Rails-to-Trails of Wayne County’s founder takes ride to raise money

Rails-to-Trails of Wayne County’s  founder takes ride to raise money
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Keith Workman, one of the founders of Rails-to-Trails of Wayne County, recently rode 786 miles in 19 days from Crown Point, Indiana through parts of Illinois and Iowa and ended in Merriman, Nebraska.

                        

Keith Workman, one of the founders of Rails-to-Trails of Wayne County, recently rode 786 miles in 19 days from Crown Point, Indiana through parts of Illinois and Iowa and ended in Merriman, Nebraska.

In doing so, Workman achieved his goal of riding finished trail portions of the Great American Rail Trail in those three states. Workman planned the adventure not only to fulfill his dream of riding as much of the GART as possible, but also as a fundraiser for RTWC to celebrate its 25-year anniversary. Supporters donated over $4,000 to the organization to celebrate the adventure and the anniversary.

In 1995 three people (Workman, Jerry Felland and Sandra Rowe) held a meeting to share ideas about building a rail-trail in Wayne County, thereby launching the start of Rails-to-Trails of Wayne County. Their initial dream was to build the Sippo Valley Trail from Dalton to Stark County. Progress was made, and the trail opened in 2002. Their commitment continued, and in 2011 the County Line Trail from Rittman to Creston became a reality. In 2019 the first 2.4 miles of the Heartland Trail were dedicated.

The Rails-to-Trails Conservancy, a national nonprofit organization “dedicated to creating a nationwide network of trails from former rail lines and connecting corridors to build healthier places for healthier people,” announced plans in 2019 to connect trails from Washington State to Washington, D.C. The Great American Rail Trail is not yet complete, but 52% is open for use. Workman, now 78 years old, had already ridden the finished trails in states east of Iowa. After several months of planning, he and his wife, Carol, headed to Crown Point with their camper in tow.

As if COVID-19 wasn’t enough of a deterrent to the trip, a rare storm called a derecho had blown through the Midwest from Nebraska across Iowa and Illinois. This created many challenges with trees down and power outages, leaving many trails blocked and campsites with no electricity. The Workmans had as little contact with people as possible due to COVID-19 cautions.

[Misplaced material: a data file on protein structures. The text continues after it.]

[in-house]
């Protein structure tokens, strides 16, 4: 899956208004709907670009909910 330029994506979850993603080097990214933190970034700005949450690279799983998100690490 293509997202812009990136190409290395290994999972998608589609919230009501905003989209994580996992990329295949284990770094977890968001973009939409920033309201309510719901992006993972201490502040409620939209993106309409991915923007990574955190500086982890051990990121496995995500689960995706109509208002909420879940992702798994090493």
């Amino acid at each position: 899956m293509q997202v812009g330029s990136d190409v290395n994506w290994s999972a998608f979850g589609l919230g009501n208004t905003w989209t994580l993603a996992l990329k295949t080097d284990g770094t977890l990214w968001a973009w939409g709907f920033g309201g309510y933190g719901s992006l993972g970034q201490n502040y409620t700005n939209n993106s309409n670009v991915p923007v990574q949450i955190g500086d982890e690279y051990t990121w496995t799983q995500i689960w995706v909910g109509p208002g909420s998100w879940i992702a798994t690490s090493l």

With a truck and camper full of food and drinks, Carol Workman packed a lunch for Keith every day, and all other meals were in the camper. Carol Workman was the SAG driver and covered many of the details, helping Keith accomplish his daily goals.

One of the highlights of the ride was the well-known Nebraska Cowboy Trail from Norfolk to Merriman. The Cowboy Trail has signs posted, “No Motor Vehicles, No Horses on Trail Surface and No Cattle.”

“Well, what do I see coming down the trail but a pickup truck followed by a herd of cattle and three cowboys on horses,” Workman said. “Now they and I both know who is and who isn’t allowed on the trail. After I passed the truck, I just stopped and waited. I was not going to get off the trail. And the cows were not wanting to pass a strange creature in bright-colored clothes. The cowboys worked them around, and they left the trail and went around me. When I got near the cowboys, one of them said, ‘Welcome to the Cowboy Trail.’ I replied, ‘You never know what you are going to see.’ Trying to make light of the situation, one of them said, ‘It’s a beautiful morning.’ I agreed that it was.”

Workman encountered all kinds of trail surfaces and environments while traveling through small towns and wide-open spaces. Of when the adventure was complete, he said, “Despite the fact I missed parts of some of the trails due to downed trees and missing bridges, it has been an awesome ride. I enjoyed the challenge. In 2021 I hope, Lord willing, to be able to do the Montana, Idaho and Washington trails.”

To read Workman’s daily reports, visit the RTWC website at www.waynecountytrails.org.


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